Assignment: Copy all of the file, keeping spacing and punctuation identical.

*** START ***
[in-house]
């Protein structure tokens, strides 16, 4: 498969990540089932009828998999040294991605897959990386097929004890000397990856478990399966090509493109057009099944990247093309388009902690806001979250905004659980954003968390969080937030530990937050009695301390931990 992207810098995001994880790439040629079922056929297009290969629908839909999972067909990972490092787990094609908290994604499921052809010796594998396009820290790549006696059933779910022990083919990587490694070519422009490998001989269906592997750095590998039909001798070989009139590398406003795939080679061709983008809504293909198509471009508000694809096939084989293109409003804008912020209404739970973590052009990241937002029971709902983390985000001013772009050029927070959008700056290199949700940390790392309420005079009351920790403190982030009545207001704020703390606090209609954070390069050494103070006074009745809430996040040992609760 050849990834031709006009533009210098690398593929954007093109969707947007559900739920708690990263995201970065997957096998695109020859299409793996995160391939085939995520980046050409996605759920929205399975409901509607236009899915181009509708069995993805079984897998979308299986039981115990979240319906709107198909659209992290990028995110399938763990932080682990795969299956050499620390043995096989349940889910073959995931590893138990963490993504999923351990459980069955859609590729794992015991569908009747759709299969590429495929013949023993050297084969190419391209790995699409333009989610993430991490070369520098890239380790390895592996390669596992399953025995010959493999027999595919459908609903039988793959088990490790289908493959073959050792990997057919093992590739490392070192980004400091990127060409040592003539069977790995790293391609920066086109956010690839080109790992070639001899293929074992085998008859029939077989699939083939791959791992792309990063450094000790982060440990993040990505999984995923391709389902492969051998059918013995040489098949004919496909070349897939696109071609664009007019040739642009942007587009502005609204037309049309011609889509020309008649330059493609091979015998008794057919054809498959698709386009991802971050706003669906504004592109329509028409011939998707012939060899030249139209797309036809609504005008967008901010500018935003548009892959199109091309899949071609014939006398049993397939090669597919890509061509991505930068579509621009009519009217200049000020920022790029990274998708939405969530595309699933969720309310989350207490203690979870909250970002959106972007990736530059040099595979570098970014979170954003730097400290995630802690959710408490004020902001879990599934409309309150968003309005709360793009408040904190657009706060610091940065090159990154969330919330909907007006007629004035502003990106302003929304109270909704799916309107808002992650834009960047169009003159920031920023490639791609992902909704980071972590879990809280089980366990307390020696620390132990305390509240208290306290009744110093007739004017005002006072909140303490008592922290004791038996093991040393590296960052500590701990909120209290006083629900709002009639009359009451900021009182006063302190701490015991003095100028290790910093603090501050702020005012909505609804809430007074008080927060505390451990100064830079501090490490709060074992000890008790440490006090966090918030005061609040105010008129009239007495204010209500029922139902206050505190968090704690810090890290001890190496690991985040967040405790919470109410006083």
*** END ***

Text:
[in-house]
């Protein structure tokens, strides 16, 4: 498969990540089932009828998999040294991605897959990386097929004890000397990856478990399966090509493109057009099944990247093309388009902690806001979250905004659980954003968390969080937030530990937050009695301390931990 992207810098995001994880790439040629079922056929297009290969629908839909999972067909990972490092787990094609908290994604499921052809010796594998396009820290790549006696059933779910022990083919990587490694070519422009490998001989269906592997750095590998039909001798070989009139590398406003795939080679061709983008809504293909198509471009508000694809096939084989293109409003804008912020209404739970973590052009990241937002029971709902983390985000001013772009050029927070959008700056290199949700940390790392309420005079009351920790403190982030009545207001704020703390606090209609954070390069050494103070006074009745809430996040040992609760 050849990834031709006009533009210098690398593929954007093109969707947007559900739920708690990263995201970065997957096998695109020859299409793996995160391939085939995520980046050409996605759920929205399975409901509607236009899915181009509708069995993805079984897998979308299986039981115990979240319906709107198909659209992290990028995110399938763990932080682990795969299956050499620390043995096989349940889910073959995931590893138990963490993504999923351990459980069955859609590729794992015991569908009747759709299969590429495929013949023993050297084969190419391209790995699409333009989610993430991490070369520098890239380790390895592996390669596992399953025995010959493999027999595919459908609903039988793959088990490790289908493959073959050792990997057919093992590739490392070192980004400091990127060409040592003539069977790995790293391609920066086109956010690839080109790992070639001899293929074992085998008859029939077989699939083939791959791992792309990063450094000790982060440990993040990505999984995923391709389902492969051998059918013995040489098949004919496909070349897939696109071609664009007019040739642009942007587009502005609204037309049309011609889509020309008649330059493609091979015998008794057919054809498959698709386009991802971050706003669906504004592109329509028409011939998707012939060899030249139209797309036809609504005008967008901010500018935003548009892959199109091309899949071609014939006398049993397939090669597919890509061509991505930068579509621009009519009217200049000020920022790029990274998708939405969530595309699933969720309310989350207490203690979870909250970002959106972007990736530059040099595979570098970014979170954003730097400290995630802690959710408490004020902001879990599934409309309150968003309005709360793009408040904190657009706060610091940065090159990154969330919330909907007006007629004035502003990106302003929304109270909704799916309107808002992650834009960047169009003159920031920023490639791609992902909704980071972590879990809280089980366990307390020696620390132990305390509240208290306290009744110093007739004017005002006072909140303490008592922290004791038996093991040393590296960052500590701990909120209290006083629900709002009639009359009451900021009182006063302190701490015991003095100028290790910093603090501050702020005012909505609804809430007074008080927060505390451990100064830079501090490490709060074992000890008790440490006090966090918030005061609040105010008129009239007495204010209500029922139902206050505190968090704690810090890290001890190496690991985040967040405790919470109410006083």